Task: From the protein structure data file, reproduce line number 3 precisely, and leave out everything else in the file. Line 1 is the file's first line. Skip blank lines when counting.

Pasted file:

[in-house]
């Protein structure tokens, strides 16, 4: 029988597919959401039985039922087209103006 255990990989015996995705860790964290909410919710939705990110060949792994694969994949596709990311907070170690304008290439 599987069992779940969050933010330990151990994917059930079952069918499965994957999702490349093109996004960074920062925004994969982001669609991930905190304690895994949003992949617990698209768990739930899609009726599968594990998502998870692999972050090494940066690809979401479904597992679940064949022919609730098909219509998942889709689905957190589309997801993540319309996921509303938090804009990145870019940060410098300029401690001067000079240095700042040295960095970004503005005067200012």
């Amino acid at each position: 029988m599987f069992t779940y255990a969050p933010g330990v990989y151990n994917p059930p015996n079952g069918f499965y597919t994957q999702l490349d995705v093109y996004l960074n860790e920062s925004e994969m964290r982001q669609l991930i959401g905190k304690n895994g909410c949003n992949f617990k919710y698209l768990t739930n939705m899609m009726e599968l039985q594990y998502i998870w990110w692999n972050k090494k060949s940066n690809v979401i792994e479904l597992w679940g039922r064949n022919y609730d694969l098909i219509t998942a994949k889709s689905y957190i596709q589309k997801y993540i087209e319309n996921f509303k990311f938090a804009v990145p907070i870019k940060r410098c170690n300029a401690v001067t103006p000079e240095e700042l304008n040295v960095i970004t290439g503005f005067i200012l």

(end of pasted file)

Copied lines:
């Amino acid at each position: 029988m599987f069992t779940y255990a969050p933010g330990v990989y151990n994917p059930p015996n079952g069918f499965y597919t994957q999702l490349d995705v093109y996004l960074n860790e920062s925004e994969m964290r982001q669609l991930i959401g905190k304690n895994g909410c949003n992949f617990k919710y698209l768990t739930n939705m899609m009726e599968l039985q594990y998502i998870w990110w692999n972050k090494k060949s940066n690809v979401i792994e479904l597992w679940g039922r064949n022919y609730d694969l098909i219509t998942a994949k889709s689905y957190i596709q589309k997801y993540i087209e319309n996921f509303k990311f938090a804009v990145p907070i870019k940060r410098c170690n300029a401690v001067t103006p000079e240095e700042l304008n040295v960095i970004t290439g503005f005067i200012l």